New York has seen a large influx of more than 20,000 migrant children. What’s  your sense of how that is affecting schools? Can you point to examples of schools that are doing a really effective job?

We can certainly give you a list of schools. All of these schools that I have continued to visit — amazing. These folks lead with their heart. And it goes well beyond even what’s in their particular budgets. You got parent coordinators, who are leading clothing drives and food drives. You got principals who are just organizing their entire school community as a family to wrap their arms around so many of these young people, it is amazing. I’ve said this before and I’ll say it again, it is New York City at its best, when you see how we are responding.

I haven’t visited one school, Alex, when people are like, ‘We are at our wits end, we cannot help these kids anymore. We don’t know what to do.’ I’ve never been at one school where I’ve heard anybody say that.

The city doesn’t have a great track record of equitably distributing students who enroll after the traditional admissions process. There was some research a few years ago that found that high school students who enrolled midyear were disproportionately clustered at lower-performing schools. Does the city have an overarching enrollment strategy for migrant children? How do you think that students should be distributed in a way that’s equitable?

There’s a wide range of students. For the younger children, we’ve done everything we could to get them into the school that they are kind of zoned for. That’s been dictated by where these shelters have been. We don’t want a child who’s in a shelter in the Bronx and send them to the second grade in Queens.

While we want to get them as close as possible, we cannot overwhelm any individual school. So if that means we’ve got to go to the next neighborhood over with some of those schools who are saying, ‘We would love to have more students,’ many of these schools, you have to remember, are experiencing enrollment decline and low enrollment. We want to make sure that they’re the right kinds of programs and supports in those schools.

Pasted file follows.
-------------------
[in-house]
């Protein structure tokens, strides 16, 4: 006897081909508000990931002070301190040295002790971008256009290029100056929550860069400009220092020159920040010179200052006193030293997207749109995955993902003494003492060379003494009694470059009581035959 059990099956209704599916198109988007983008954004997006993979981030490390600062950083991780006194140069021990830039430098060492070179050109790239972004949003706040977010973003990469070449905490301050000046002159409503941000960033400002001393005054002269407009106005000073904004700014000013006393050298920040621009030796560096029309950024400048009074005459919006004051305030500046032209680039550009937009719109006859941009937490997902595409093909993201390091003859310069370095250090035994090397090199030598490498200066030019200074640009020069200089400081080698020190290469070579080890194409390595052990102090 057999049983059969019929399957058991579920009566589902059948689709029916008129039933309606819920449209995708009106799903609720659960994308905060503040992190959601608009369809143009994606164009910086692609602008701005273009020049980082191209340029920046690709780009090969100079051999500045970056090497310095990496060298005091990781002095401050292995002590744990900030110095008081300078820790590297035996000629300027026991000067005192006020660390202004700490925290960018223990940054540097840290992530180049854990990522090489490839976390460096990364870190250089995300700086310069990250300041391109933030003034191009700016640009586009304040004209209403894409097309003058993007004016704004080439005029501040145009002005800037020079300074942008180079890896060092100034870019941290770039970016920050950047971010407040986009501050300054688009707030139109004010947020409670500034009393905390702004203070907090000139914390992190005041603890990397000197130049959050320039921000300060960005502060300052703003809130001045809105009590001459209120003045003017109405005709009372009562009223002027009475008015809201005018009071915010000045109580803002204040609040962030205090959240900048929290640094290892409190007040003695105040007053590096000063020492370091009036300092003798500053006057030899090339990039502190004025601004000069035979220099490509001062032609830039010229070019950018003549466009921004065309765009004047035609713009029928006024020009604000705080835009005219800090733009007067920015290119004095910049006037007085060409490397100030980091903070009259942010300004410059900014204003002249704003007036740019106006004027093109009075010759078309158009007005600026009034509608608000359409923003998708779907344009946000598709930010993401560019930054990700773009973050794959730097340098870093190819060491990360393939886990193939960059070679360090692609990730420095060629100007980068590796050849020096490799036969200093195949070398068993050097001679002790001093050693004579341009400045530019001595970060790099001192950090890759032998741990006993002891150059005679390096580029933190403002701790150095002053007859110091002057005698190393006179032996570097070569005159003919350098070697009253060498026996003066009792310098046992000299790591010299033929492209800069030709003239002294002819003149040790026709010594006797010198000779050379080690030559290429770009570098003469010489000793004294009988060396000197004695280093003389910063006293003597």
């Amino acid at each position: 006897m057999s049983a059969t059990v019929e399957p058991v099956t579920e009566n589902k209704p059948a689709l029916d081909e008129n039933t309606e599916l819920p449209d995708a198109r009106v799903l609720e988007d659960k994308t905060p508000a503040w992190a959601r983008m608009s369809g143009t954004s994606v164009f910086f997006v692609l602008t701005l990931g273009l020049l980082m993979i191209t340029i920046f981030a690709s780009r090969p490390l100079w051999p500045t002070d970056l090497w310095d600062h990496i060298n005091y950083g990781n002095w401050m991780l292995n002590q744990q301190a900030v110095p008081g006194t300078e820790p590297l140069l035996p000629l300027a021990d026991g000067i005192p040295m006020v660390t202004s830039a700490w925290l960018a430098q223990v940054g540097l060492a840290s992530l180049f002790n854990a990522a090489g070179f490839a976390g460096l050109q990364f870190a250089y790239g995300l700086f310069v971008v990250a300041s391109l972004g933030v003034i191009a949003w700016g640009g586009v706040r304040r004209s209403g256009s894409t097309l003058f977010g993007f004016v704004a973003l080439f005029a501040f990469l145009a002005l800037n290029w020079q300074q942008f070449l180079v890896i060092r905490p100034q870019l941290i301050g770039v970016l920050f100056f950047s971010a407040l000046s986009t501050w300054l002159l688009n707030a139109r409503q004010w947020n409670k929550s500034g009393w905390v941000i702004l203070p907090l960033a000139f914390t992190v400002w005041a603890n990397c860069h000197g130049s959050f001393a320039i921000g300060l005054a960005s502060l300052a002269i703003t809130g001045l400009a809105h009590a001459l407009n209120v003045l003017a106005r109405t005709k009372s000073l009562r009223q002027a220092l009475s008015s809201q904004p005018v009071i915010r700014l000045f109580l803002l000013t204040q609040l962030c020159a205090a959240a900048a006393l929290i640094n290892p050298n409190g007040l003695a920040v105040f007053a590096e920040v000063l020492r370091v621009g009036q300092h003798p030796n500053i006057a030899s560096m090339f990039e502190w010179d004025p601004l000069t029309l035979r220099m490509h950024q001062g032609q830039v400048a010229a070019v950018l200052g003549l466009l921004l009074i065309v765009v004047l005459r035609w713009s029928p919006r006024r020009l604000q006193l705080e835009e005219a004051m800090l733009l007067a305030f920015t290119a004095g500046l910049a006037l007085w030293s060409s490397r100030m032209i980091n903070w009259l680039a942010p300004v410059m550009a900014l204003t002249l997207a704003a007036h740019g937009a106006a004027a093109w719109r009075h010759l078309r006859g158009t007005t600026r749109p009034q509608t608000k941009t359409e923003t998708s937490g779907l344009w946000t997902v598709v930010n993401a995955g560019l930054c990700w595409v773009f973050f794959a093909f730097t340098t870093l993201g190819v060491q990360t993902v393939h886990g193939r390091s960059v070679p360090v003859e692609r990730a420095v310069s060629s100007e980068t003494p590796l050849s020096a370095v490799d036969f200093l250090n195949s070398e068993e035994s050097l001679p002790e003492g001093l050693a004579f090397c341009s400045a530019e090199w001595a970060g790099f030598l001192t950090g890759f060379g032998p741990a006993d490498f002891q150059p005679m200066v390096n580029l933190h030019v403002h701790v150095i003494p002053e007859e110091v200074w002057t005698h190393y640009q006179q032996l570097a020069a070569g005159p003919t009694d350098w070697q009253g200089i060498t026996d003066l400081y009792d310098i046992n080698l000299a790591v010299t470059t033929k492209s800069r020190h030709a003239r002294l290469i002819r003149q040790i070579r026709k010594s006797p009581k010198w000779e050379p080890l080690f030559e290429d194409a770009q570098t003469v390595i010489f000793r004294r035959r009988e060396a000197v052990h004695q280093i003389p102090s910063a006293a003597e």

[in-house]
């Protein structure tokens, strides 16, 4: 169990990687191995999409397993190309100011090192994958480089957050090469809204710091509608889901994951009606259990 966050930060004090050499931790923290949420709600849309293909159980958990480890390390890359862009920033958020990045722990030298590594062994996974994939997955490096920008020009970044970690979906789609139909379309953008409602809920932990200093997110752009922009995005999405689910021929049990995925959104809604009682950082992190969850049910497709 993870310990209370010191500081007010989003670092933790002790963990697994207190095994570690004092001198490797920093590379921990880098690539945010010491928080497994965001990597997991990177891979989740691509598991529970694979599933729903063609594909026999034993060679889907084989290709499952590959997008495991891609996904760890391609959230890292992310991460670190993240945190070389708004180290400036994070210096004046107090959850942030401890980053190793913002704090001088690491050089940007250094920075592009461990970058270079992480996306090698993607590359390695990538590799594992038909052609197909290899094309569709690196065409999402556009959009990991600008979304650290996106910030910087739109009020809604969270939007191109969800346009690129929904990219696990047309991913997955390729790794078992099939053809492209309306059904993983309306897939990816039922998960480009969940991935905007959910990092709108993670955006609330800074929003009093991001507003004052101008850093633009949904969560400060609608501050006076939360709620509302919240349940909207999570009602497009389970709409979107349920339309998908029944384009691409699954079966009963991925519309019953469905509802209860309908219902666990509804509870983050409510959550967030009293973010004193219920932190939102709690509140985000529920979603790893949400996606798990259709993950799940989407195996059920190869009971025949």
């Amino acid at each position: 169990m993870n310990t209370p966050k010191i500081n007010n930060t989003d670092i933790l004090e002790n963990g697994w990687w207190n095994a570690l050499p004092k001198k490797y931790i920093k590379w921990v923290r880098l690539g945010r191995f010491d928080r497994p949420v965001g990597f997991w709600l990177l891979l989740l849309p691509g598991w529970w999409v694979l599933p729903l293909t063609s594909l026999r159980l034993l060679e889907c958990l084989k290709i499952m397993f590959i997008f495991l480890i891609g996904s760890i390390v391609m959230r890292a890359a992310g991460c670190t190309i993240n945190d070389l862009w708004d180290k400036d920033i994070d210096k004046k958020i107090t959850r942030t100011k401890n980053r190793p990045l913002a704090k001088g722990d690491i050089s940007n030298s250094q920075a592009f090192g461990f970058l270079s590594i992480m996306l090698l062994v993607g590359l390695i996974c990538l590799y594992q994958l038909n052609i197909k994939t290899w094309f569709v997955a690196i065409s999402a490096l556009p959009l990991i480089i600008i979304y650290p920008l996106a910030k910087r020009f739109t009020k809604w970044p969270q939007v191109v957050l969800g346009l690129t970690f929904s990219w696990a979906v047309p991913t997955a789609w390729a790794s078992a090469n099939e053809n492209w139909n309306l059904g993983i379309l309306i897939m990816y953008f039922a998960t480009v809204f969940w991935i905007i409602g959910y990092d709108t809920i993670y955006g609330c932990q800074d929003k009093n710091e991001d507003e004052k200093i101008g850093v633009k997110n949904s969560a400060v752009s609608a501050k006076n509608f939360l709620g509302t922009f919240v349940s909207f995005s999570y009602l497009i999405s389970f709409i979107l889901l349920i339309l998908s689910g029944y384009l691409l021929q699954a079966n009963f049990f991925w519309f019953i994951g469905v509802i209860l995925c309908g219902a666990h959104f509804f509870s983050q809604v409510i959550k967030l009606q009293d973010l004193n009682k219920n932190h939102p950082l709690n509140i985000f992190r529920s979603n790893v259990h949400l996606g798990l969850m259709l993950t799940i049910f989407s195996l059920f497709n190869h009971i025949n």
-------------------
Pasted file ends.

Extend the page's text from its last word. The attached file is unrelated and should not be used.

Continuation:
One of the other big structural issues that you’re facing is a growing number of really small schools, which are expensive to operate, and also sometimes struggle to offer a full range of programs given that a school’s budget is determined on a per-student basis. I’m wondering if there’s a cut off below which you think at school is just too small to be sustainable?

No specific number, but we had dozens and dozens of really small schools. When I say really small, I’m talking about schools with 125 kids and less. I ran a small school, but my small school had 450 to 500 kids, which was what the initial definition of a small school was. It’s hard to figure out how people can run a full comprehensive high school with 80 kids as your entire school. And we have schools with those numbers. 

And should we expect to see that starting this year?

You should probably expect to hear community conversations around that this year. And we will see where it will lead us. But the notion of some level of consolidation is something that I think we would be irresponsible if we were not looking at that, particularly in light of the fiscal challenges that we’re having. So we’re looking at it — nothing definitive yet. 

I’m leaving a lot of that to the superintendents themselves who know their school communities best and are already meeting with principals around the city to start those conversations.

The latest round of national test scores indicate that student achievement took a big hit during the pandemic, particularly in math. How worried are you about the lingering effects of the pandemic on student achievement? Is there anything new on the horizon to help schools close those gaps?

I was not surprised at all by the learning loss and the scores and everything else. You know, the immediate shift into virtual learning was a tremendous challenge for everybody. I think the upside is that we got a lot better at it. It’s one reason I’m really excited about some of our virtual schools work that we’re doing, because we see that as a beacon and a blueprint also for the rest of the system. But I do think we’ve got real work to do.

We’re allowing schools to provide a range of supports. Some of them are doing high-dosage tutoring, some of the buddying students up — we leave a lot of that sort of to the schools themselves. We don’t try to mandate everything. What we are mandating is this approach to the science of reading, which I think will ultimately bear fruit in ELA and math, over a period of time. 

Alex Zimmerman is a reporter for Chalkbeat New York, covering NYC public schools. Contact Alex at